All the work presented in this blog post is open source and available as part of our Splunk Connect for Ethereum repository examples, including the instrumentation of Besu as a Docker container, the configuration of Splunk, and two applications showing how to monitor Besu syncing to the chain.
Hyperledger Besu is a Java-based, enterprise-ready, mainnet-compatible Ethereum client hosted by the Hyperledger Foundation, and now Hyperledger Besu integrates with the OpenTelemetry project to deliver real-time, actionable insights into your Ethereum client performance.
In this post, we detail how Besu leverages OpenTelemetry, what kind of data is available, how to best ingest it, and how to extract insights with quick searches and elegant dashboards using Splunk. We’ll also go into details on how it applies to the critical use case of syncing to the chain. Finally, we show how it combines with our best-in-class Ethlogger to deliver a complete data insight experience.
Out of the Box, This Besu Integration Provides Some Exciting Features
Logs can be delivered to Splunk directly through simple configuration steps as JSON objects that offer rich parsing and querying capabilities.Besu instruments all incoming JSON-RPC calls through tracing, reporting all interactions and the JSON-RPC method called. We also instrument critical processes such as the block processing time.
Besu offers internal metrics showing the state of the client, from its memory use to the discovery of peers, its synchronization state and its highest block number.
This integration enables deep insights critical to Besu developers. During the initial sync, the client is tasked with peering with other participants and sync its data to match the blockchain. This benchmark is crucial when introducing breaking changes, such as the adoption of EIP-1559 constructs or Bonsai trees to represent transactions, or mundane, yet critical networking features such as exposing richer discovery information as exposed in EIP-868.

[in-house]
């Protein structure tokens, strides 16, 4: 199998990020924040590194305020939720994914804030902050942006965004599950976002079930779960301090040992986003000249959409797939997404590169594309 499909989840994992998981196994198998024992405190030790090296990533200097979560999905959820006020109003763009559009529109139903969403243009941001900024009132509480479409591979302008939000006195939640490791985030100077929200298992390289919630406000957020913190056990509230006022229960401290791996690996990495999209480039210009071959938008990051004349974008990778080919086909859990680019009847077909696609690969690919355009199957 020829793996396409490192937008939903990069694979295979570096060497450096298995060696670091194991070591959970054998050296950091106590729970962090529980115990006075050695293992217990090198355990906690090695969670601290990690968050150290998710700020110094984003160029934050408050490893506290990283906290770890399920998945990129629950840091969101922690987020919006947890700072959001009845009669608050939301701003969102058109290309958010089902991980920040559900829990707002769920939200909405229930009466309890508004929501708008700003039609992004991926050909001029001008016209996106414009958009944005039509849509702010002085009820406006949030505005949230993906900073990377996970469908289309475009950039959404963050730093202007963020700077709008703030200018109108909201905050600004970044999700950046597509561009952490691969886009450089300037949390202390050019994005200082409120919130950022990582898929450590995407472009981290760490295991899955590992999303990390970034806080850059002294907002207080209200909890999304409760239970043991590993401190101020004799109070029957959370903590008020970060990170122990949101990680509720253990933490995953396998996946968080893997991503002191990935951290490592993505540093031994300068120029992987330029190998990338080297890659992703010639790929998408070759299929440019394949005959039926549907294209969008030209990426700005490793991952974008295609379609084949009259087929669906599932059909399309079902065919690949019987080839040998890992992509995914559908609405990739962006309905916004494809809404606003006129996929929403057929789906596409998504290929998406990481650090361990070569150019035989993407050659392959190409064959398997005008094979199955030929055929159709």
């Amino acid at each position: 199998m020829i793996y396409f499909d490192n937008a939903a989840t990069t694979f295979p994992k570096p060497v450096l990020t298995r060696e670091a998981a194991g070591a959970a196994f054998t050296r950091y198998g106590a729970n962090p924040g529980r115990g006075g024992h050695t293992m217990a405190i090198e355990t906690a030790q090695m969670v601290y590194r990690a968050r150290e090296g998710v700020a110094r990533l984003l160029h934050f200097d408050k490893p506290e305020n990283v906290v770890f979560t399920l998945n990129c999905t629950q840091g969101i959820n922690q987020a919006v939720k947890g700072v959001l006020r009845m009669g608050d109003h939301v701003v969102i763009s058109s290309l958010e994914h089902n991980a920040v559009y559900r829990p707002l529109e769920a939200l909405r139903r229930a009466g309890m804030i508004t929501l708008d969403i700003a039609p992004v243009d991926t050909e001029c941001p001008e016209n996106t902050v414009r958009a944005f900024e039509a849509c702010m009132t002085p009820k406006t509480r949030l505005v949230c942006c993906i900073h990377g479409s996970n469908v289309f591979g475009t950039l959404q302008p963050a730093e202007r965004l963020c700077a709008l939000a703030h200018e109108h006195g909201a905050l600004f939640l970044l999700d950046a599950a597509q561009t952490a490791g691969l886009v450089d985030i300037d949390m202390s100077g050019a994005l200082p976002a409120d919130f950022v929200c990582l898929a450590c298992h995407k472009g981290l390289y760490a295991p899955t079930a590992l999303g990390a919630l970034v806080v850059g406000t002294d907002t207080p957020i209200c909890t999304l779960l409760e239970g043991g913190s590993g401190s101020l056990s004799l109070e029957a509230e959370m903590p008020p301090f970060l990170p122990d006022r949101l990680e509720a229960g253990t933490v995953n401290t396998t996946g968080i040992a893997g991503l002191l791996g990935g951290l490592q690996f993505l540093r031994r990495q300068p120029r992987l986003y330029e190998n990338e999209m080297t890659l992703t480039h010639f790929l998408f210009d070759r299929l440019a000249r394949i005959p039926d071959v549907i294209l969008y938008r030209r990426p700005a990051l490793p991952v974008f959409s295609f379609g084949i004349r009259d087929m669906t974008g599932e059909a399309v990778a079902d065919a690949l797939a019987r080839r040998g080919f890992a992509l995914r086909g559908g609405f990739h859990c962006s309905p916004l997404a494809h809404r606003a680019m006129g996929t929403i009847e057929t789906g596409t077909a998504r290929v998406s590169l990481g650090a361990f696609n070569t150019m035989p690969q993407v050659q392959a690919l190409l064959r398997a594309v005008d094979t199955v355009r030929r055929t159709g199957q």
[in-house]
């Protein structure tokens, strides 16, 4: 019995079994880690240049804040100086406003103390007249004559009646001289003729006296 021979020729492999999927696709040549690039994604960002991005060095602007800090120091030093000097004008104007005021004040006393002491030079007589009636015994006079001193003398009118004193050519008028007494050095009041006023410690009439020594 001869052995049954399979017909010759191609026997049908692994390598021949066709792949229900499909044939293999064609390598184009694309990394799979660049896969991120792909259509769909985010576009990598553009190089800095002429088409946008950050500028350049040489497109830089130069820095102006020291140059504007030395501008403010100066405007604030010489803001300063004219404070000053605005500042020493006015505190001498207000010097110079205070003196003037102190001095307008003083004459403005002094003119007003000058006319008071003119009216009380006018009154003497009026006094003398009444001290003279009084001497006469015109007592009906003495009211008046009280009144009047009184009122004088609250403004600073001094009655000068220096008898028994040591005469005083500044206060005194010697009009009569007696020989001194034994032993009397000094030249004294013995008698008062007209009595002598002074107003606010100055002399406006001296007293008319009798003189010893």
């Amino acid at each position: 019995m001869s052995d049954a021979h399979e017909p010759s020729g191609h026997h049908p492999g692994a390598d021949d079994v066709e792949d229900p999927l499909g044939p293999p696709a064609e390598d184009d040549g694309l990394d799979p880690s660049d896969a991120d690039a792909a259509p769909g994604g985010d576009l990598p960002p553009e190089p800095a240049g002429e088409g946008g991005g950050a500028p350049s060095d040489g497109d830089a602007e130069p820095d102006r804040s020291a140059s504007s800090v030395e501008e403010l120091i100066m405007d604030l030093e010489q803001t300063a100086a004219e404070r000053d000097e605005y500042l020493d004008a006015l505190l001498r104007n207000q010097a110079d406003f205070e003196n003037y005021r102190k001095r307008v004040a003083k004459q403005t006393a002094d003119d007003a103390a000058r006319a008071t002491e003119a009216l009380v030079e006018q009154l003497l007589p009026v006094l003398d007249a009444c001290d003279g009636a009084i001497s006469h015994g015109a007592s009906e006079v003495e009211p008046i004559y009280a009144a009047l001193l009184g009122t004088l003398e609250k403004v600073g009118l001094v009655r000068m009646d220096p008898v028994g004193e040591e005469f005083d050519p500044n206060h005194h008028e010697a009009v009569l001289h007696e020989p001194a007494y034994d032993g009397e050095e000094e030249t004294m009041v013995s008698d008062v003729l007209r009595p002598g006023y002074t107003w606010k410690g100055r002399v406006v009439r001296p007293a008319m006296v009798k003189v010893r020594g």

Splunk offers a comprehensive view that combines all forms of data to understand better where time is spent and what factors into the quickest sync. Peering effectively seems extremely important, and we witness that block processing time is mostly constant through the sync.
Next, we will need to compare this information with the number of transactions per block, to understand how replaying them impacts performance. Luckily, we have Ethlogger at our disposal which ingests all blocks and transactions from Besu into Splunk for analysis. We can use this basis to understand the number of active addresses on the network and form patterns of use of the testnet.
Here is a token transfer on the Goerli network:
Try It Now!
Get started with Ethlogger now. You can find the latest and greatest documentation and examples in our Github repository. Don’t have a Besu node? No problem! Ethlogger can also interface with Infura and XDai (see this simple docker-compose example!).
If you want the full gamut with the OpenTelemetry Collector, you can find that documentation in the official Besu docs.
The work presented in this blog post (a Docker compose set up, a Splunk instance with the application and dashboards presented here) is available in the Splunk Connect for Ethereum repository. Please feel free to send feedback as issues. To learn more about how Splunk is innovating with blockchain and distributed ledger technology, please make sure to reach out to the team at firstname.lastname@example.org.